By Chris Williams on March 23, 2013.
What is the real reason for the resurgence of the bedbug as a major public health nuisance in recent years? The truth is that there is very likely not a single reason, but probably many factors contributing to the ascendance of the bedbug to its’ current status. Prior to WWII, bedbugs were very common pests in the United States. This began to change after the development and widespread use of modern pesticides (DDT, malathion, etc.), and they became virtually non-existent for decades in the U.S. (R.A. Cooper). Indeed, many industry professionals, (myself included) had never even seen a bedbug infestation prior to the late nineties. I can’t stress enough that the following is a list of ‘educated guesses’ as to why they are back in such a profound way.
Worldwide increase in bed bug activity possibly leading to increased encounters with the traveling public and subsequent introductions to the US.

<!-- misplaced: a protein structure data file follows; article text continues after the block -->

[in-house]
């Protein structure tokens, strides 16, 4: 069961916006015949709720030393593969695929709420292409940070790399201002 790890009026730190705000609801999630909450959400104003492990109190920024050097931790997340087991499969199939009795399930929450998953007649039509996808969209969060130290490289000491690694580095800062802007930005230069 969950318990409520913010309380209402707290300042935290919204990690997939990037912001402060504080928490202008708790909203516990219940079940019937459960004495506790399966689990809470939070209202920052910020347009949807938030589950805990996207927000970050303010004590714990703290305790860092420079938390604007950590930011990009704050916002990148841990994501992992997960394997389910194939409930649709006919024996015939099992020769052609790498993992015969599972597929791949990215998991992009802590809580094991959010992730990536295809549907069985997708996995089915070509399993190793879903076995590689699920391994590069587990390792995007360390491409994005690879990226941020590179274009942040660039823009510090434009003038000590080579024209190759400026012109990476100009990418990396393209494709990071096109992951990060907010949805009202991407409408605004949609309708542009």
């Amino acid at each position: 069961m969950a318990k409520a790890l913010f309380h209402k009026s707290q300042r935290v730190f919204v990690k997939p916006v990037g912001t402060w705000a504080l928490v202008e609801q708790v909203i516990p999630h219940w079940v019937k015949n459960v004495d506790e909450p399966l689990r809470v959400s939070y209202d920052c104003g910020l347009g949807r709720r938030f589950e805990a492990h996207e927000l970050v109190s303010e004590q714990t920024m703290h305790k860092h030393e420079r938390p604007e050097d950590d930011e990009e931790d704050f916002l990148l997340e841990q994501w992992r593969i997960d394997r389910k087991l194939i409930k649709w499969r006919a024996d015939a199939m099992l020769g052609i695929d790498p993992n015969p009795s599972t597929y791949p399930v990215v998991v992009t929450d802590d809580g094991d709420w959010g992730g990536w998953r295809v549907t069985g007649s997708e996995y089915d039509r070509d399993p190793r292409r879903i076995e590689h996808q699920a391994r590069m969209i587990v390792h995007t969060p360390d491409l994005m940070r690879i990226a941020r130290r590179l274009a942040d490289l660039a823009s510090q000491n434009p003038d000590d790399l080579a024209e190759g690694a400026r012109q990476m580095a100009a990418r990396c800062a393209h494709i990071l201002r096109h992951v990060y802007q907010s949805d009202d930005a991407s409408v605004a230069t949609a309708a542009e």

Changes in pest management practices (less reliance on the broad spectrum applications of the past) favoring more targeted approach (such as baits) for pests such as ants and cockroaches combined with increased insecticide resistance. (R.A. Cooper) I suspect too, that water-based insecticide formulations offer little in the way of residual activity to stop bedbugs due to their waxy cuticle, and we are now seeing older style emulsifiable (solvent based) concentrate formulations return to help in the battle.
Lastly, a general lack of knowledge by the public (or ambivalence) to their very existence, let alone their behavior (extremely secretive) and habits (they are the perfect hitch hiker) has lead to a very rapid spread throughout the country.
For more information, visit Dr. Richard Coopers’ excellent website: Bedbugcentral.com